The converse is also true. If I see something good, I often wonder, How can that be made even better? I'd like that more. How can that thing I've written be made better? How can that program or service we're offering at work become better? How does my kid's performance, our family's lot in life, my state or status get better? I'd like that more. More is better. Better is more. Can any of you relate to this? I was talking last week to an enormously talented person in this church who said something so thoughtful and revealing on this subject: "I'm starting to think that my competence is actually my biggest enemy. I think to myself that because I can do something, I should and must do it." I see this in myself so often. I'll spend far too long trying to tweak and perfect things which, if I had just said "close enough," "good enough," would have freed me or someone else from obsession, done the job, and provided some more margin for things that matter more—things like people.
Life in the balance
I want to stress that this instinct to increase and improve things is not all bad. The more-better impulse is the fount of much of the innovation, industry, and excellence that sustains our culture and blesses people. Observers from France's Alexis De Tocqueville in the 19th century and onward have marked this maximizing drive as America's most unique quality and part of her creative genius. But when this impulse runs amok, it can also be one of the most demonic forces around. It can become an obsessive compulsivity that robs others and ourselves of contentment and joy in our work and life. It can blind us to the fact that sometimes less is more in the fullest sense. Why is it, for example, that children with few toys seem to enjoy them so much more than those with closets-full? A healthier life lies in restoring this balance.
This truth is hard to realize. Jesus says as much in verse 23: "How hard it is for the rich to enter the kingdom of God!" If you've been bred to define success in the conventional more-better sense, it is so very difficult to repent of it and get healthy again. But there was a time—when you were a child—when you were happy with simple things and didn't need more. There was a time when it was OK to you if you didn't color perfectly inside all of the lines; you just rejoiced in the colors. That's why it is such a good thing that there is a God who still loves our souls, no matter how unhealthy you and I have become. Again, the gospel writer Mark underlines that when Jesus "looked at [the rich young ruler]," so caught up in his more and better mentality, Jesus didn't mock him. He didn't condemn him. He didn't reject him. Verse 21 declares that Jesus "loved him." He loved him enough to issue a challenge.
Jesus said: "One thing you lack." Isn't that fabulous? It is a mark of the love that Jesus had for this man that he puts this challenge to him in the man's own maximizer language: "One thing you lack." You've lived for more and better things, or more and better titles, or more and better triumphs. But what you need is more and better love. For love is the most excellent way. I want you to be in a more-better position to know God's love and in a more-better position to show God's love and to do that you need to embrace a process of subtraction rather than addition. "Go, sell everything you have and give to the poor, and you will have treasure in heaven," Jesus says. "Then come, follow me."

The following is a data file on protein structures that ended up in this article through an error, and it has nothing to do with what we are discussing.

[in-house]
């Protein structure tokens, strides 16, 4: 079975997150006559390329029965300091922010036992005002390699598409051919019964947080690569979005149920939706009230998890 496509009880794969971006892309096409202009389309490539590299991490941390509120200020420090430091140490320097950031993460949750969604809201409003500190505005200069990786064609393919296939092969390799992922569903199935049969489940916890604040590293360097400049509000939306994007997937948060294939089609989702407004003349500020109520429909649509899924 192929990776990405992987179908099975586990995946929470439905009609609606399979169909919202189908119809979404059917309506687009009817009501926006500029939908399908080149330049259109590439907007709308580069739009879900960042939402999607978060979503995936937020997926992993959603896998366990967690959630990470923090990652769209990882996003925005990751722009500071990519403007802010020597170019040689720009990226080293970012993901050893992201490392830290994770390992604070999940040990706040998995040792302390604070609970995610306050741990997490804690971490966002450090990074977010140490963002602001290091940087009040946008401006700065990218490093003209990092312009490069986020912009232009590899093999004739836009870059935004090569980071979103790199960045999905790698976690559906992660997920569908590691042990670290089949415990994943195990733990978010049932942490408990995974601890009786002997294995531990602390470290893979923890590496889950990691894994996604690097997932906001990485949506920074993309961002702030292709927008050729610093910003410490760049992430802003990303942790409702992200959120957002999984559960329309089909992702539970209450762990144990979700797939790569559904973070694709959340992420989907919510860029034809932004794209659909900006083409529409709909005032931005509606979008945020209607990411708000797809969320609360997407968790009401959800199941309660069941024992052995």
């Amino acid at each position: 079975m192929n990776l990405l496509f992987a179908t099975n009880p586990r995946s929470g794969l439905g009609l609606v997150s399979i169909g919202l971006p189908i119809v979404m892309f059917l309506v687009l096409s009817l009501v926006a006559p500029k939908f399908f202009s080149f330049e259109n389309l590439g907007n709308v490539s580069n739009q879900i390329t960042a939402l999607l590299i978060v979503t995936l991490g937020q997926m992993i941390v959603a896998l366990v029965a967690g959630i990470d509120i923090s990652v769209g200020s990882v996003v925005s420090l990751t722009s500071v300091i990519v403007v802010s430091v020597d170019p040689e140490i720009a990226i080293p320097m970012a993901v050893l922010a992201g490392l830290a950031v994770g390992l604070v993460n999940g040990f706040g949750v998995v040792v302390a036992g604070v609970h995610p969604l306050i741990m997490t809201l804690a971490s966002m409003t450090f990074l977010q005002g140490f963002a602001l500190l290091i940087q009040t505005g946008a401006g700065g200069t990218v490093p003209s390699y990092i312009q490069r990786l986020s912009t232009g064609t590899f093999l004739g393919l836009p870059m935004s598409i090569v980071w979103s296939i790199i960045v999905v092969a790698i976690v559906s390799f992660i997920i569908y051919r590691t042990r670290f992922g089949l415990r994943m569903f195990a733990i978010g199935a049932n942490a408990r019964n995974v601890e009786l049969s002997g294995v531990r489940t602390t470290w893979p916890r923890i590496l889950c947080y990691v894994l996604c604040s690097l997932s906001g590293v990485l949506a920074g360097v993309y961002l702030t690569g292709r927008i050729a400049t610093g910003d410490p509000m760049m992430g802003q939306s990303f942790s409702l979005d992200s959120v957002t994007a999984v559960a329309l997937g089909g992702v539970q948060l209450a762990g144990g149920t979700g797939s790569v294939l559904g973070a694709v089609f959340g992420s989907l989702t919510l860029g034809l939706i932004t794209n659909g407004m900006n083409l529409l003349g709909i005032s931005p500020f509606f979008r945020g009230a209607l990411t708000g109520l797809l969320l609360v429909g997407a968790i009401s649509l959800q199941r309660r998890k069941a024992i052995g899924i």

This is a profoundly counter-cultural concept, but it is at the core of the kingdom of God and the treasure of heaven. For most of us, our experience of God's love and our ability to extend God's love will become more and better only by a process of subtraction rather than addition. So here are two questions to ponder as you go out today. First, what do you need to sell, subtract, or simplify so that you are in a position to actually know God's love for you? In other words, what do you need to cancel, to turn off, to quit, to separate yourself from, so that you actually have the margin you need to see Jesus, to feel God, to open yourself up to the Holy Spirit? What distractions or distortions do you need to free yourself from so that you actually have a chance of being aware and available enough to encounter God in your daily life? Let me give you a simple example: I don't listen to the radio in the car when I am alone or as I lie in bed at night. I want to hear the voice of God.
Secondly, what do you need to sell, subtract, or simplify in order to express the love of God for others? In her book Breathe, Keri Wyatt Kent asks:
How much time do you spend shopping for things you really don't need? How much time do you spend maintaining your stuff? How many trips do you have to make to the Container Store to buy bins and baskets to put all your stuff in? How often do you have to sort through all the junk and have garage sales or leave a few boxes on the porch for the Veterans' Association to pick up? How much stuff is too much …? We often forget that God blesses us not so we can get fat, but so we can share our abundance with others.
What does "enough" look like on the "better" score? Are you currently demanding—perhaps ruthlessly, perhaps self-righteously—of other people something that Christ would call you to release?
Not everyone can do what Jesus calls for. Mark 10:22 reads: "At this the man's face fell. He went away sad, because he had great wealth." But is simply having more and better of what this world considers wealth truly what it means to be rich?
There was once a monk who found and saved a precious gem. One day, the monk gave this gem to a beggar on the road. The beggar was stunned and thankful but ultimately caught up later with the monk and said, "Give me something more precious than this gem." "I've got nothing more to give you," replied the monk. "Oh, yes you do," said the beggar. "Give me what moved you to give me this gem."
Dan Meyer is pastor of Christ Church.us, a nondenominational, multisite church with locations in Oak Brook and Lombard, Illinois.